See the video of the weinar here
The knowledge space approach has become popular because of its clarity, empirical ease of usage, and its usefulness. However, the present paper points out that working with these “knowledge spaces” is much less straightforward and invites scholars to base their work on a number of critical assumptions. In many applications the basis of the knowledge space, a symmetric matrix, is transformed into a network in which nodes represent the activities and related activities are linked with each other. Besides the beauty of their visualisation, network representation of the knowledge space have further been used identify and quantify their structural characteristics by employing measures of social network analyses. This webinar discusses such data manipulations frequently done in the empirical works using the knowledge space. In particular, we point out that some data manipulations have strong implications for the interpretation and scientific use of the knowledge space. More precisely, we seek to highlight three major issues:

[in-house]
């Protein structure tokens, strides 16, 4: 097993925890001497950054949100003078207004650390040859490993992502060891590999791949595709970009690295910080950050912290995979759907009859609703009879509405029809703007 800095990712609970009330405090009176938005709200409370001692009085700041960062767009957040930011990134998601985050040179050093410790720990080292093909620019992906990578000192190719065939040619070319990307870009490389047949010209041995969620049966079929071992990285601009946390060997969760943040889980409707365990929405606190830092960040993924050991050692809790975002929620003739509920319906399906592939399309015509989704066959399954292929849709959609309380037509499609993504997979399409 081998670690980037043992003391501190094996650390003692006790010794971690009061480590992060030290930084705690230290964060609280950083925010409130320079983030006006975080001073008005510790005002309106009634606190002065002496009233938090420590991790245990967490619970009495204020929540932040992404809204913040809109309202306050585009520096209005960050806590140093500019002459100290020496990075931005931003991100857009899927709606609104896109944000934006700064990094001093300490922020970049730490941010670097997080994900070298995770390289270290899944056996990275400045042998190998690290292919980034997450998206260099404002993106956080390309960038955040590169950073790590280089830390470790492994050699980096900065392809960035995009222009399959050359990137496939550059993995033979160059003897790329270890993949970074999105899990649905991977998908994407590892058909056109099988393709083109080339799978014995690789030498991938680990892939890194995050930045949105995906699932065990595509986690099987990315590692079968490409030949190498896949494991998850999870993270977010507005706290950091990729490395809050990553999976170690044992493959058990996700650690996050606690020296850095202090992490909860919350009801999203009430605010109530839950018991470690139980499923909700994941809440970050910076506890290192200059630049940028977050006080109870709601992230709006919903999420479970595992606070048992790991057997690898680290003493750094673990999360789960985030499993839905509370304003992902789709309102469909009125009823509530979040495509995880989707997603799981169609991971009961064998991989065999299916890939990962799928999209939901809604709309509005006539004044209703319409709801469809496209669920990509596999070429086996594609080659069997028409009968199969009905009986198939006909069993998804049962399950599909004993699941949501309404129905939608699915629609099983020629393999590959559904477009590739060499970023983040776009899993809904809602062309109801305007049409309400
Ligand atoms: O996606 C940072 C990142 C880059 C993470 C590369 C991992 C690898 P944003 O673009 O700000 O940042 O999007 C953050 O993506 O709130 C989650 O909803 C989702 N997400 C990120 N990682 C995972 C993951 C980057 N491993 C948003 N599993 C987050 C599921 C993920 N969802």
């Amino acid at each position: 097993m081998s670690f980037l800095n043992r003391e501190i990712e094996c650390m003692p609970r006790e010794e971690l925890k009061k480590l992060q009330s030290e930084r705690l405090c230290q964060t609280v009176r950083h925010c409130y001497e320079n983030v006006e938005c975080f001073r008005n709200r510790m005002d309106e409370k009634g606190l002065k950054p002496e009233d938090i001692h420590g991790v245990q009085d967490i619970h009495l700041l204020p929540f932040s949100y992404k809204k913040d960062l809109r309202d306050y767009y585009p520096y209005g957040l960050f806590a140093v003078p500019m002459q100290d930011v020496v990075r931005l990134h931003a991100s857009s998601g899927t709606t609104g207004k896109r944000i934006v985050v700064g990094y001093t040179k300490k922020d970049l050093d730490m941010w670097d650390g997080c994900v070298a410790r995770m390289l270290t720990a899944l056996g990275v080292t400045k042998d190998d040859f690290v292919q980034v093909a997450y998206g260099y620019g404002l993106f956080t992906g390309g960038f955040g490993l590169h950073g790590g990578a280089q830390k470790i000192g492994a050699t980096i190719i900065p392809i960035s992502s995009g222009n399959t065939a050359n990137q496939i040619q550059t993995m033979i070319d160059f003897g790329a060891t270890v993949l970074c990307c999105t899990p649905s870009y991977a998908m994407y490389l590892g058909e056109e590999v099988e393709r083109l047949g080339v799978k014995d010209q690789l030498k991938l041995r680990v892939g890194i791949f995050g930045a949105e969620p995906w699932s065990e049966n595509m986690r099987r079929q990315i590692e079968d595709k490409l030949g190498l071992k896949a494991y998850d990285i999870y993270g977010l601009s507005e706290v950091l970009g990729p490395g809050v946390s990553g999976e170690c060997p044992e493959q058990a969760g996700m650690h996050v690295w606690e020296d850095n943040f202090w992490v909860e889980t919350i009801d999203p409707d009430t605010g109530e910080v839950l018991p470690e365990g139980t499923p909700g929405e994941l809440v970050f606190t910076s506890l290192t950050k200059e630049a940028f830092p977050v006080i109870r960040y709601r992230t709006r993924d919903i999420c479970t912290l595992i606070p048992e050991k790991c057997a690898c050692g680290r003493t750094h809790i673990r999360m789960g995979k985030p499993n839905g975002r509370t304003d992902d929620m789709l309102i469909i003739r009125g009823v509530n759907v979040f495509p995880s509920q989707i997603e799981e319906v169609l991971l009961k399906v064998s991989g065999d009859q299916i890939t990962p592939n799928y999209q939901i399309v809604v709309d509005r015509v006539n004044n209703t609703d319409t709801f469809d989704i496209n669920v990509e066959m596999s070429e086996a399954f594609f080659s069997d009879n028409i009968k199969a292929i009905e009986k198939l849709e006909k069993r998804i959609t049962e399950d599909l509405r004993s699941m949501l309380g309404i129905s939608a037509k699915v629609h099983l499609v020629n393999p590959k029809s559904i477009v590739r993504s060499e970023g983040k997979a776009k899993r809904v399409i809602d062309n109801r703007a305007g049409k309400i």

- The knowledge space as a network of flows (Flow perspective): Almost by nature, a network induces a conceptualization of flows, i.e., something diffuses through the network along its links. However, the original knowledge space matrix exclusively contains dyadic relational information obtained from the real-world data. We discuss in Section 2 that this flow perspective, for example, inducted by network visualizations, is purely interpretive, since the existence of an actual diffusion process is often not observed.
- Thresholds, visualization and shortest paths: To make the network visually more appealing, or to cut ‘insignificant’ connections, often a substantial number of (weaker) relations is removed. Thereby, shortest paths between activities in the network change. The indirect path between two activities (via one or more others) can be longer than the deleted direct path, which was observed in the original data. The visual impression of distance in such a condensed network can lead to utterly false interpretations, which we discuss in Section 3.
- Applying distance-based network measures: Network centrality measures (degree, eigenvector, betweenness, closeness) are increasingly used to describe and analyse knowledge spaces. We argue in Section 4 that in particular metrics utilising network distances are impacted by the translation of the knowledge space to the reduced knowledge network representation.